Mic'ng an unported head with a D6

konaboy

Pioneer Member
So just wondering how guys are getting a nice punchy sound with a D6 and an unported head with nothing in the kick.

We just put a kicking sound system in last week at church and for the first time the kit is mic'd. Yamaha Nexo speakers, 2-dyna 2/12 subs, 48 channel digital yamaha board and a nice series of power amps pushing it all. The kit is a yamaha stage custom and it has the stock unported yamaha head, I put a small 1 1/2"-2" wide strip of felt between the head and the shell on the batter and reso. The kick mic is a D6 which I love. Now the company who installed it said they've had better luck getting a better bass drum sound with a ported head with the D6

Right now the only thing I know that is on the kick is a gate. Before I go punching a hole in the head should I be looking at adding some compression and eq to tighten up the bass sound to get a little more punch out of it or am I better off just putting a port in it and being done with it? I am behind a shield so I know I'm getting some reflection as well.
 

NC68

Senior Member
Assuming you have been placing the mic at the resonant head you may want to try placing the mic at the batter head. It will cost nothing and from what I have heard it produces more punch as it picks up more of the attack of the beater on the bass drum head.

May not prove to help but worth a shot.
 
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konaboy

Pioneer Member
Assuming you have been placing the mic at the resonant head you may want to try placing the mic at the batter head. It will cost nothing and from what I have heard it produces more punch as it picks up more of the attack of the beater on the bass drum head.

May not prove to help but worth a shot.
Yeah been placing the mic on the resonant side. hadn't thought about putting it on the batter. Would love to be able to double mic it one on the batter and one on the reso but that's not going to happen.
 

bermuda

Drummerworld Pro Drummer - Administrator
Staff member
Head choices make all the difference on unported kicks. Not every batter or reso has to ring uncontrollably.

Right now the only thing I know that is on the kick is a gate.
And that's the real answer - once the initial attack & maybe a little decay has been isolated, EQ and compression will make it punchy.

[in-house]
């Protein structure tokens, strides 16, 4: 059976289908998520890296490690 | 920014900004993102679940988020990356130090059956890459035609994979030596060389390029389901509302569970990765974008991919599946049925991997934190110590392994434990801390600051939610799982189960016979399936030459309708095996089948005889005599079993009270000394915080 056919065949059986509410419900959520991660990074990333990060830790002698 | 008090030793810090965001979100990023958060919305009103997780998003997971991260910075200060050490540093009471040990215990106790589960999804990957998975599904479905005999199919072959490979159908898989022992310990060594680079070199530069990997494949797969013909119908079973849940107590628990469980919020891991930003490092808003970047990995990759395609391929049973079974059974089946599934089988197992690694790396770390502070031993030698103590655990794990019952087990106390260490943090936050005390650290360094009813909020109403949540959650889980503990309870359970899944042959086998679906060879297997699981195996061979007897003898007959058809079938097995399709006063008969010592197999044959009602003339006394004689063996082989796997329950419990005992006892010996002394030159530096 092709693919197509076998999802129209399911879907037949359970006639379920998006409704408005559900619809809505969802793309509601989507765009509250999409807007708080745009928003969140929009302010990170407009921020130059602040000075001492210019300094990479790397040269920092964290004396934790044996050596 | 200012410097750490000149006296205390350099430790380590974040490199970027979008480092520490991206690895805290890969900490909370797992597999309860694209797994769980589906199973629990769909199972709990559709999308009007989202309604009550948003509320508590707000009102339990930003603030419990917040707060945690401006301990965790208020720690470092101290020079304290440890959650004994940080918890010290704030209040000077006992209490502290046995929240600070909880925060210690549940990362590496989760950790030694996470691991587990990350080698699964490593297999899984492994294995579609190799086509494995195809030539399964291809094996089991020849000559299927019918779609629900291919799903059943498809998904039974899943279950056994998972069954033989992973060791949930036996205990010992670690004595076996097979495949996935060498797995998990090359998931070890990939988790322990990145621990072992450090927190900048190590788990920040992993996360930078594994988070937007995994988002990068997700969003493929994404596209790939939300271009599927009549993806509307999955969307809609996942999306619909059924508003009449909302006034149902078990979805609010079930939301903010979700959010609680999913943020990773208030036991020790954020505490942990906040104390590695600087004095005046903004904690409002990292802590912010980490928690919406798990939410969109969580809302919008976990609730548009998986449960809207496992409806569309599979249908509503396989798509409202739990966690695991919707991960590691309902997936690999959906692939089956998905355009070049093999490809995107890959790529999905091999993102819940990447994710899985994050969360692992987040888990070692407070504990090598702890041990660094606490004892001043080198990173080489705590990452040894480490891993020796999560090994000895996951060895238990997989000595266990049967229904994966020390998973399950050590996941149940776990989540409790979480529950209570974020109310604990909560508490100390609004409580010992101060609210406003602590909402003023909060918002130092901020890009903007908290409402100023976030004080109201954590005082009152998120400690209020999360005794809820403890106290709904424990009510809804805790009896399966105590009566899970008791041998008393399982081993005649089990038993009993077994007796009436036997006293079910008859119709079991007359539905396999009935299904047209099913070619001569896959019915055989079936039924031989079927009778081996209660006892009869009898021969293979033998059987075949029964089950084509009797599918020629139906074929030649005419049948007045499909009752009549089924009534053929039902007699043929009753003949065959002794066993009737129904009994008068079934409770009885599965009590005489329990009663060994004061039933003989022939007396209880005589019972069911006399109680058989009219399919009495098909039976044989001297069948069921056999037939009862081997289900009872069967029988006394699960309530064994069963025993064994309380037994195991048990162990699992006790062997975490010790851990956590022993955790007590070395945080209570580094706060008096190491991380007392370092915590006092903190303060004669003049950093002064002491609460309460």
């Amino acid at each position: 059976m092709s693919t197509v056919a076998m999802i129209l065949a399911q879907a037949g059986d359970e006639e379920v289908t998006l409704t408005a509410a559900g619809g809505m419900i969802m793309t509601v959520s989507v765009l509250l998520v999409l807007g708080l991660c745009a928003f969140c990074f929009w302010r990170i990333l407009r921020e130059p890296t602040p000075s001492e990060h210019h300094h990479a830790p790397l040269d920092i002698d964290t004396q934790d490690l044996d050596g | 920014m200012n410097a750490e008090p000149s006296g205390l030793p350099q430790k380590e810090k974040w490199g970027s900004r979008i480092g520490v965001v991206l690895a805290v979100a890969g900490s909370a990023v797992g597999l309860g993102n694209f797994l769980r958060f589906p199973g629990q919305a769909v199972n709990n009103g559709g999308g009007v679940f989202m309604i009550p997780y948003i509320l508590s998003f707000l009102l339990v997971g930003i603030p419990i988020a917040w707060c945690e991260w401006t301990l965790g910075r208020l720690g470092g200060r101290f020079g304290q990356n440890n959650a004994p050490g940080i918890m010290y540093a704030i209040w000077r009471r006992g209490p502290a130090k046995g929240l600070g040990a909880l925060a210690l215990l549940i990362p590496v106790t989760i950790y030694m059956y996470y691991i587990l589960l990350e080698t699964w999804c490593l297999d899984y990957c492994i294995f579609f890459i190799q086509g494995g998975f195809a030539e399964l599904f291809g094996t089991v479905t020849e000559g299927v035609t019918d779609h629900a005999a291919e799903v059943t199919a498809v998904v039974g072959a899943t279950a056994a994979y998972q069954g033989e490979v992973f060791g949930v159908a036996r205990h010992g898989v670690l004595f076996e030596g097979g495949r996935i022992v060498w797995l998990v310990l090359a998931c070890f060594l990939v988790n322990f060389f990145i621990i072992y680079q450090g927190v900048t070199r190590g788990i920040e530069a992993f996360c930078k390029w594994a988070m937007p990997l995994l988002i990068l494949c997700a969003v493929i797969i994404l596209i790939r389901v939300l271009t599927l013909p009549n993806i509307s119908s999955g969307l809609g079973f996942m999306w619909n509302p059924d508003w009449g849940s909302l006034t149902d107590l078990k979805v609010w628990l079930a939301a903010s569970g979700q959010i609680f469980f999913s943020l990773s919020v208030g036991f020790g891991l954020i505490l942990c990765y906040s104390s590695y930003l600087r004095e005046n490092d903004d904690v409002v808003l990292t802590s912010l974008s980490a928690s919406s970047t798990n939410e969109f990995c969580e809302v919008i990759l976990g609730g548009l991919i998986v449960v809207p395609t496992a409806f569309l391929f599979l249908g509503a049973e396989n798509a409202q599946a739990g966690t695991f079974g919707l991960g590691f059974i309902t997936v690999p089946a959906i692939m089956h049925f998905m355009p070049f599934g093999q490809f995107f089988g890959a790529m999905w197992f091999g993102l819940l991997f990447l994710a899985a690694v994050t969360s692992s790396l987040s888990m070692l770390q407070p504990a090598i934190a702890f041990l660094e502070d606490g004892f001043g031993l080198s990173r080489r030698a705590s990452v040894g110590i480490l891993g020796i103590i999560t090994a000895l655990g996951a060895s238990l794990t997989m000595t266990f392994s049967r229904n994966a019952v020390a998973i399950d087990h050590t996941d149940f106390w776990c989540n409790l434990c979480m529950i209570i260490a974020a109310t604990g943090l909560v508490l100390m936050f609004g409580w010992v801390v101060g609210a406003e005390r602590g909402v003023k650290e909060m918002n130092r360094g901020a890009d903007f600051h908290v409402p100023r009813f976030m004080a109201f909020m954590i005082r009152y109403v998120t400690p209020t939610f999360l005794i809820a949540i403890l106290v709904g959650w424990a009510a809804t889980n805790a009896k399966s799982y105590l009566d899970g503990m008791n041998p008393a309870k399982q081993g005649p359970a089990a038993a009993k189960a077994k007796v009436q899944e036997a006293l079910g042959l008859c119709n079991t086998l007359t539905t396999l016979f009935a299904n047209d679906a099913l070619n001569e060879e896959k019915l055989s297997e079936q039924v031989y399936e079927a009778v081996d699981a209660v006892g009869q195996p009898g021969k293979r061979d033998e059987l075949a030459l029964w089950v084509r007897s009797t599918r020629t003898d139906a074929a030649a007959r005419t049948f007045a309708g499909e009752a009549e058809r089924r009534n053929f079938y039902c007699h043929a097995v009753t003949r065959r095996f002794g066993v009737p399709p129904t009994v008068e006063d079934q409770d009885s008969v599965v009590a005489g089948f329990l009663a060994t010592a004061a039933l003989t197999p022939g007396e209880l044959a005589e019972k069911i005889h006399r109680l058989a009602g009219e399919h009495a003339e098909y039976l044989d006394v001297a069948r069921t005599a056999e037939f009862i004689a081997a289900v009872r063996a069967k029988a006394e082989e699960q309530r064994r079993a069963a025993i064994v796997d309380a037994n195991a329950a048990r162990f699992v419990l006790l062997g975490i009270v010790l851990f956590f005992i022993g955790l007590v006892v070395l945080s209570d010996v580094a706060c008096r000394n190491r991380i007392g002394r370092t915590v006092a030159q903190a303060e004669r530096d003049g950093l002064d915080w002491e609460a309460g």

Of course, once the gate is on, what's the point of having an 'open' drum when it's been shortened anyway? It won't sound like the drummer intended when he set it up. It's tantamount to having a well-tuned kit, and then triggering sounds. I like to be sure my drums sound as close as possible to how I want them to sound, so that fx are used sparingly.

Bermuda
 

konaboy

Pioneer Member
Head choices make all the difference on unported kicks. Not every batter or reso has to ring uncontrollably.



And that's the real answer - once the initial attack & maybe a little decay has been isolated, EQ and compression will make it punchy.

Of course, once the gate is on, what's the point of having an 'open' drum when it's been shortened anyway? It won't sound like the drummer intended when he set it up. It's tantamount to having a well-tuned kit, and then triggering sounds. I like to be sure my drums sound as close as possible to how I want them to sound, so that fx are used sparingly.

Bermuda
I have the kick tuned so it has a nice punchy sound un-mic'd with really no overtone, the felt strips took care of that (use the strips like steve smith does). The toms are sounding great, just want more definition and punch from the kick. I think the gate was the "quick fix" for this guy. He was the one who designed the system and said he's always had problems with the D6 and an unported head getting a good kick sound. I had asked him about a little compression and some eq and he went for the gate. Ideally I do want minimal fx on the kit. The kick sounds good just not quite enough punch through the subs.